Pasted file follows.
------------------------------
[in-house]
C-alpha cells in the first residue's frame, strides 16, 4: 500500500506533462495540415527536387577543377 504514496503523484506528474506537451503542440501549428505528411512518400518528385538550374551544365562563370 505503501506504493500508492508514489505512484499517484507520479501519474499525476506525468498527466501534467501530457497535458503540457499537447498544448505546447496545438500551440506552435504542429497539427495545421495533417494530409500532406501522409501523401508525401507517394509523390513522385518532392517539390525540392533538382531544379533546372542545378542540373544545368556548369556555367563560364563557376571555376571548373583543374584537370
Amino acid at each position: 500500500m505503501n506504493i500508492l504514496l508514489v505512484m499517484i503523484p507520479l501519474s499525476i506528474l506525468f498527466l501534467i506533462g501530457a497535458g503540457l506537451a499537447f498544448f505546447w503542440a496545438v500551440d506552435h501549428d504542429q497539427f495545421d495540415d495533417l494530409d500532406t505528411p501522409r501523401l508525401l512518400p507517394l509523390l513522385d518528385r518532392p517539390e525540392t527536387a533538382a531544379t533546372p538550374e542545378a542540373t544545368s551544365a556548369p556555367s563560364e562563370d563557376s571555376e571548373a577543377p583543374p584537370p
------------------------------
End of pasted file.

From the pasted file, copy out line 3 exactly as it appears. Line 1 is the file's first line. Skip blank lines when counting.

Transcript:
Amino acid at each position: 500500500m505503501n506504493i500508492l504514496l508514489v505512484m499517484i503523484p507520479l501519474s499525476i506528474l506525468f498527466l501534467i506533462g501530457a497535458g503540457l506537451a499537447f498544448f505546447w503542440a496545438v500551440d506552435h501549428d504542429q497539427f495545421d495540415d495533417l494530409d500532406t505528411p501522409r501523401l508525401l512518400p507517394l509523390l513522385d518528385r518532392p517539390e525540392t527536387a533538382a531544379t533546372p538550374e542545378a542540373t544545368s551544365a556548369p556555367s563560364e562563370d563557376s571555376e571548373a577543377p583543374p584537370p